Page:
“The history of the par-3 [course] shows that the community has long rejected this site as an area for housing, so that it could remain an important recreational and open space resource,” Ranit told supervisors. Ranit didn’t return Lookout’s multiple attempts for comment, but the fate of the former golf course will be a story to watch next year.
The county also identified 25 “opportunity sites” it believes can fit more than 1,100 new housing units. A collection of three nearby parcels in Live Oak, including the 14-acre paved paradise at 2260 Soquel Dr. — the home of the former Santa Cruz Flea Market — could be home to more than 480 new units. Other opportunity sites include 161 units on the 6-acre lot at 21501 East Cliff Dr., which hosts a shopping center and the Live Oak farmers market on Sundays. The county also sees the potential for 136 new units at 783 Rio Del Mar Blvd. in Aptos, right next to Red Apple Café.
The county also committed to rezoning about 40 parcels in existing residential neighborhoods that sit near transit and other services. Through state legislation, these parcels will be rezoned to allow up to 10 units per parcel, and could yield more than 330 units for the county. Sonnenfeld said these in-neighborhood changes help to ensure new and affordable housing is developed on not only the periphery, but within communities that already have services.
The county has three years to complete the rezoning laid out in the housing element. Overall, the housing element shows a housing capacity across the county of more than 6,400 units.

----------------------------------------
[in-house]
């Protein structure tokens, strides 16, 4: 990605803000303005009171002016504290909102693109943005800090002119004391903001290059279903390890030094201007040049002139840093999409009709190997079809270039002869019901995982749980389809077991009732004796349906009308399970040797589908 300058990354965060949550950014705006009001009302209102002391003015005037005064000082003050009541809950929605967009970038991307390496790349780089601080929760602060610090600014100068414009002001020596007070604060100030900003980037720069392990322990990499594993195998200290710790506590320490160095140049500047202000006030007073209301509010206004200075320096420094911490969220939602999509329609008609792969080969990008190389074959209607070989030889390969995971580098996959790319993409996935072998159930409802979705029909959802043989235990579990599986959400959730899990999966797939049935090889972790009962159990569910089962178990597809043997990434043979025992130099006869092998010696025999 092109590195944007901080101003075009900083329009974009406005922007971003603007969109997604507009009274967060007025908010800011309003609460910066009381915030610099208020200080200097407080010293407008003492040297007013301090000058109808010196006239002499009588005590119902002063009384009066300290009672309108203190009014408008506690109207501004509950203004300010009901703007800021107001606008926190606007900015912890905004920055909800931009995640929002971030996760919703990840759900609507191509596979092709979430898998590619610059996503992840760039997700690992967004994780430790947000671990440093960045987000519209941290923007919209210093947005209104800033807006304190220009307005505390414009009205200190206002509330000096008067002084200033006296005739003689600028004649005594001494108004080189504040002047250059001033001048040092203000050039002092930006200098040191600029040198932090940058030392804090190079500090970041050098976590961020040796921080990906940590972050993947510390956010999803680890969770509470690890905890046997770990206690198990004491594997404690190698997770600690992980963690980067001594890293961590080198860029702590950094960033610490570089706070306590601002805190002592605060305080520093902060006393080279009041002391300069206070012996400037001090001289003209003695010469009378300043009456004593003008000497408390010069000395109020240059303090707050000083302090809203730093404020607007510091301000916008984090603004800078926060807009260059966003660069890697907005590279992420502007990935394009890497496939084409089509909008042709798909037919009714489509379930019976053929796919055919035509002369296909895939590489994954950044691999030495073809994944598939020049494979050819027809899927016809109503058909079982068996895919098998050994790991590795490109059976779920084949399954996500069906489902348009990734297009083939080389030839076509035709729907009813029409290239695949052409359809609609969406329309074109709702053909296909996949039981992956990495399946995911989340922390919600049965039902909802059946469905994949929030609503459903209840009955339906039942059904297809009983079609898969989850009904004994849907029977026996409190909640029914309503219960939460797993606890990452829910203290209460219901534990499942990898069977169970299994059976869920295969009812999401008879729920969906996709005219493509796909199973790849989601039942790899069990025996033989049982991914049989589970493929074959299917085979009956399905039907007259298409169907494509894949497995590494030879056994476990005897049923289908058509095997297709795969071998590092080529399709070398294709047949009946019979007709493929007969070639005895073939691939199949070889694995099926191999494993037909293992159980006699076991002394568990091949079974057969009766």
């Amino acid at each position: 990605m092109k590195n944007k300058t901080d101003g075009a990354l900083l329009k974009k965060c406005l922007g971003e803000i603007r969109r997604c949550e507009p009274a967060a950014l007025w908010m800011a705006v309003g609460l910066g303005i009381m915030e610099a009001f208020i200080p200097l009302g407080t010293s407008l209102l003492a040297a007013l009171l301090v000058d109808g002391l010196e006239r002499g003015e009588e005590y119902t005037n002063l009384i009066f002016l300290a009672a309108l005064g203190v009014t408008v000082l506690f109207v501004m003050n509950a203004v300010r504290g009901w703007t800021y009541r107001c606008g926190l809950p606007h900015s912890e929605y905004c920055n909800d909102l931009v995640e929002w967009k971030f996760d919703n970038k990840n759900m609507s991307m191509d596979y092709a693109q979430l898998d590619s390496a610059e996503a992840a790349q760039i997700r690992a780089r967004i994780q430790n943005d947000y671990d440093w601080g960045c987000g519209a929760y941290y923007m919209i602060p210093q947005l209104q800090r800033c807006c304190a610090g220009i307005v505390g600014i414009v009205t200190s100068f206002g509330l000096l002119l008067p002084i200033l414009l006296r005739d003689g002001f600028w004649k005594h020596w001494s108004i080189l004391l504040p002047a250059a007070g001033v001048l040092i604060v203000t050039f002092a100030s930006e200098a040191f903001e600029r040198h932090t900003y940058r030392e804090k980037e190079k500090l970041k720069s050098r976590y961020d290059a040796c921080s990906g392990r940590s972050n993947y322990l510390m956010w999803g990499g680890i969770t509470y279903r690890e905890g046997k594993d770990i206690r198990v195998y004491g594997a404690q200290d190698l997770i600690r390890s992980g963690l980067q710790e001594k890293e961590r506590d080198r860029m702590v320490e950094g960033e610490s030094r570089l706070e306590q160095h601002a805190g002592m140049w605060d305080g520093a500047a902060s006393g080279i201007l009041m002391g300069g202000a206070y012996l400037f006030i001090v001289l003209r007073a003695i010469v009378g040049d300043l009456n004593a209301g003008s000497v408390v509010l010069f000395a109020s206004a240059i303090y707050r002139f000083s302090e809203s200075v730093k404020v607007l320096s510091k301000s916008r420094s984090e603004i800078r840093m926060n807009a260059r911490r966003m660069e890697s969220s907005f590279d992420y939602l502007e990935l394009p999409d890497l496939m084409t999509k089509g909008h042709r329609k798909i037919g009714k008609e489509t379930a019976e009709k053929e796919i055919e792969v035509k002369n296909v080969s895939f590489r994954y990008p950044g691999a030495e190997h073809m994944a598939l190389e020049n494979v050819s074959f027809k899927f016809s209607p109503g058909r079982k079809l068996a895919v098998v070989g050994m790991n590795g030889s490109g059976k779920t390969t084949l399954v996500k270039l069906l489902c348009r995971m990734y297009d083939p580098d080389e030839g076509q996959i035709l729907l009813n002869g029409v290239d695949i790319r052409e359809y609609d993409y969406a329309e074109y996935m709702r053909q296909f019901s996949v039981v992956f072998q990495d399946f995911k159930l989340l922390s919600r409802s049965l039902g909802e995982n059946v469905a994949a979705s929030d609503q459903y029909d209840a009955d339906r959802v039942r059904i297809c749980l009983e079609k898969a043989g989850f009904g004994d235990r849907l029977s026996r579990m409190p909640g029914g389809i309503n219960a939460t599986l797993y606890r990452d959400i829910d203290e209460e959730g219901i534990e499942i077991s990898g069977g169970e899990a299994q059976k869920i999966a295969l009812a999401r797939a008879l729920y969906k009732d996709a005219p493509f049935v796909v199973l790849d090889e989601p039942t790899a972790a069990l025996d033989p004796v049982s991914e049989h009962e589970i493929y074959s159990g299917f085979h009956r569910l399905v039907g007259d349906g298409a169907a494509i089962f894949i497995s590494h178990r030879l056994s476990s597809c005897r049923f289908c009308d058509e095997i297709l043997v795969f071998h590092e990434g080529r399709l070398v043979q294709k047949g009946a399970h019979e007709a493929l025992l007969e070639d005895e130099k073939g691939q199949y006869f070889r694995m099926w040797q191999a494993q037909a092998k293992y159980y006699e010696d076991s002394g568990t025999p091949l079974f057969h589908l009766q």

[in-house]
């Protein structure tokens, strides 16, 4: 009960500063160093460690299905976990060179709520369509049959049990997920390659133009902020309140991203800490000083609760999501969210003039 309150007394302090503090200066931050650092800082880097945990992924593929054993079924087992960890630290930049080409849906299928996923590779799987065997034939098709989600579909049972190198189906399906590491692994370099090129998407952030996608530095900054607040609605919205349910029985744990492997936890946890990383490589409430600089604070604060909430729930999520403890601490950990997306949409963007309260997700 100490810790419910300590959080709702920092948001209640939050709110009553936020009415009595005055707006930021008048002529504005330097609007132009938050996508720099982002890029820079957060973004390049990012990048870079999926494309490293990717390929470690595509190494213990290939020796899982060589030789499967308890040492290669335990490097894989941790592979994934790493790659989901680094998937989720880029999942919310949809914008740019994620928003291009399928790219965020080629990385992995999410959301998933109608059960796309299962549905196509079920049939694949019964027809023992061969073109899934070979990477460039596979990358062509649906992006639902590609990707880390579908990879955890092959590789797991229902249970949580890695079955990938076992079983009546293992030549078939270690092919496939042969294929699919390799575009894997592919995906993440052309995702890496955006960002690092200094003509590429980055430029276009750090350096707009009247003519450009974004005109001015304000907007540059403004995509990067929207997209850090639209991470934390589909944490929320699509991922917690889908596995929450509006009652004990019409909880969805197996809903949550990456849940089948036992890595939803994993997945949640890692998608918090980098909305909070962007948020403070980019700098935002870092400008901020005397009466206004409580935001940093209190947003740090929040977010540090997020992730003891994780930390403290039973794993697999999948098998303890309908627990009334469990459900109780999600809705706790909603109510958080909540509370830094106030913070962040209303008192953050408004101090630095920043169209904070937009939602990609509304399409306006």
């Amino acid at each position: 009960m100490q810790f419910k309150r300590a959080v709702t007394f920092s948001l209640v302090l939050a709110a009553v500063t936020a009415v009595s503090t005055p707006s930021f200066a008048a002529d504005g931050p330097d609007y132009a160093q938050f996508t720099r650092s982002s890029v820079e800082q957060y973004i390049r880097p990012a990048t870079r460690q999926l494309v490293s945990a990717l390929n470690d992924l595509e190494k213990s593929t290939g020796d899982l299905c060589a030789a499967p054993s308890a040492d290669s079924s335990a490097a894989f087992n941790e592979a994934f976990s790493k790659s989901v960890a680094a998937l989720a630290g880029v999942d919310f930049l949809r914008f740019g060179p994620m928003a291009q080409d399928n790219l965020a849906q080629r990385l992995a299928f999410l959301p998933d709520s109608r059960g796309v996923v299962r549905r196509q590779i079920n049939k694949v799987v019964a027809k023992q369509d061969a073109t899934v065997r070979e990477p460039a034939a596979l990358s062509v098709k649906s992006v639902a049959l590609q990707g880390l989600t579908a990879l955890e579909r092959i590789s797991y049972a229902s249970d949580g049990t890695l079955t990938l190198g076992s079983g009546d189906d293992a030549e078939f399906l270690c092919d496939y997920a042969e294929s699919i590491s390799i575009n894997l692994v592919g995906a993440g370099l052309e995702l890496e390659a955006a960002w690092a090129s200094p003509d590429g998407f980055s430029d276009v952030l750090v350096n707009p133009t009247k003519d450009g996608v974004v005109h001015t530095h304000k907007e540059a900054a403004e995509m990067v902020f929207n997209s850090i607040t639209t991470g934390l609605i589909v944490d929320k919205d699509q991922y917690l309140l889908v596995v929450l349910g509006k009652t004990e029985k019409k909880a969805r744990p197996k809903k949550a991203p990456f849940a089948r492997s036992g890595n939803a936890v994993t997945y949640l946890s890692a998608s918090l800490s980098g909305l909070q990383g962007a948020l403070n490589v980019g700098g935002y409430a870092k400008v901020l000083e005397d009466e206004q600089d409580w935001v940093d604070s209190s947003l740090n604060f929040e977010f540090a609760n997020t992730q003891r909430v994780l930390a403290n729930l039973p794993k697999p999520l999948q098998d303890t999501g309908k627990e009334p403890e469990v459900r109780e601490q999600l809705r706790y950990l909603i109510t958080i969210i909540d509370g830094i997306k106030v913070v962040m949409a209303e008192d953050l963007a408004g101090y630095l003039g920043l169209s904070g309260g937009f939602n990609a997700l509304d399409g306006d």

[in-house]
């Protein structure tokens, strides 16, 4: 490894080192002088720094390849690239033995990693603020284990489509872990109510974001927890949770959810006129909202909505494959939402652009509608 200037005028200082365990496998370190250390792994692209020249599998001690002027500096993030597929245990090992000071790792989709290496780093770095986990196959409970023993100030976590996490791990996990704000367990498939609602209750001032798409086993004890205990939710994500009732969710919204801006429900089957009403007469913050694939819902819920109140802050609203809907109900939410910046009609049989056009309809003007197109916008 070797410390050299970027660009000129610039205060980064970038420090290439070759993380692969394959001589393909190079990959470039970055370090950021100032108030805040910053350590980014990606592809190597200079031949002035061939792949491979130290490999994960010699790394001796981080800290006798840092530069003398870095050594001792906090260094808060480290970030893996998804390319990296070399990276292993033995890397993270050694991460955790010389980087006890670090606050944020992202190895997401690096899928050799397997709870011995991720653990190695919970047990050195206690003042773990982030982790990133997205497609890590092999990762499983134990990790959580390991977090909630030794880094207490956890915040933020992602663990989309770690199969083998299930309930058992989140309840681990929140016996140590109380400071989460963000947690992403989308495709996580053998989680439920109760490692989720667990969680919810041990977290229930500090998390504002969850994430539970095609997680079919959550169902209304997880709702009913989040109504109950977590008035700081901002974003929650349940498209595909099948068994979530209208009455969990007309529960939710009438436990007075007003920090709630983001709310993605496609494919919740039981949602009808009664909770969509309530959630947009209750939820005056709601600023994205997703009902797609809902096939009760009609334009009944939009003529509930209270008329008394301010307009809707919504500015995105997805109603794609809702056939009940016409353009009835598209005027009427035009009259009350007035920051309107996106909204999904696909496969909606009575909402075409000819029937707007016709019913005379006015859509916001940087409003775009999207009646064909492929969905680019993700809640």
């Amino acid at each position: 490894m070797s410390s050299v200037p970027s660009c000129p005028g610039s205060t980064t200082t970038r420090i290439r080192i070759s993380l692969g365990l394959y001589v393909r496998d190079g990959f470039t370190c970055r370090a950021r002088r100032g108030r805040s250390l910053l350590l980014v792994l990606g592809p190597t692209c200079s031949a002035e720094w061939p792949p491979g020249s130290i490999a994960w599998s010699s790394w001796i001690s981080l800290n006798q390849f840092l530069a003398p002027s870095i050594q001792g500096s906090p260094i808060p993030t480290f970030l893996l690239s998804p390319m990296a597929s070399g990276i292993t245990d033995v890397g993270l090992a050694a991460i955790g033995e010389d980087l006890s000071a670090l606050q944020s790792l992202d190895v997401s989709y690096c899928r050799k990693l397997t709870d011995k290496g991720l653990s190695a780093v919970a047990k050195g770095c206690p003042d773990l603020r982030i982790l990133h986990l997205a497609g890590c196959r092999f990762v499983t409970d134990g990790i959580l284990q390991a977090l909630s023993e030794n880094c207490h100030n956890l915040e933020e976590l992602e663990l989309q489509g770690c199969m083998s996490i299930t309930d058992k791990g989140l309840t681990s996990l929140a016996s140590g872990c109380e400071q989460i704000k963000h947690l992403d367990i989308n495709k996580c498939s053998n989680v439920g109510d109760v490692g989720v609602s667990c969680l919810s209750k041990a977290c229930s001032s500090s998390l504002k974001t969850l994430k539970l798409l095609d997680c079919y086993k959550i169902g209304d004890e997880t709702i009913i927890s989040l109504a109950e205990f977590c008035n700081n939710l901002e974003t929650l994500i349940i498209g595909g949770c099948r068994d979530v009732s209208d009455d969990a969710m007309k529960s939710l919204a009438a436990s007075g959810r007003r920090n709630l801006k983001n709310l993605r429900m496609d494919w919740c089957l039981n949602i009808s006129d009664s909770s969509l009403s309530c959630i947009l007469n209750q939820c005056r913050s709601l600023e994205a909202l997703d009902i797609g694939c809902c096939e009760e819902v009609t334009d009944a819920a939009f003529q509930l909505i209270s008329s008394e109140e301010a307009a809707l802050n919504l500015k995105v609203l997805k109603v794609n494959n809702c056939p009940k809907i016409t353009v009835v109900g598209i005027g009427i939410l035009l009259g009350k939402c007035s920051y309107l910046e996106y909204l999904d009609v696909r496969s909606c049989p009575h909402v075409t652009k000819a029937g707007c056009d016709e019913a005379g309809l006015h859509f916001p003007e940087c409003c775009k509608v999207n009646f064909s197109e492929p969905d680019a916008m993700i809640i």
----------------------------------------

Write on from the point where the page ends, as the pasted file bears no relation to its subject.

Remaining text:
The county also committed to developing a new rental housing law that requires developments of five or more units to set aside 15% of the units for low-to-moderate-income residents. The county will also examine the feasibility of rules that encourage all-electric homes and moving past dependence on natural gas. A federal appeals court judge earlier this year struck down all-out bans on natural gas in new builds. The city of Santa Cruz had such a ban, but is now working on an ordinance to encourage electrification rather than require it.
Elaine Johnson, executive director of nonprofit Housing Santa Cruz County, knows the county was mandated to complete a housing element, but she believes county staff went “above and beyond” in engaging the public and assuring the community was front and center in determining where housing should go.
“When the community is invited to participate in how they want their community to look, that’s part of the work that is shifting systems here,” Johnson told Lookout. “One of the things I keep driving home is the notion of community. It felt like there was a collaboration between the county, the board of supervisors and the community.”
The state has until Jan. 15 to give final approval to the county’s plan. A rejection would trigger the infamous builder’s remedy until the county can get its plan approved. The builder’s remedy allows developers to ignore zoning codes for affordable housing projects.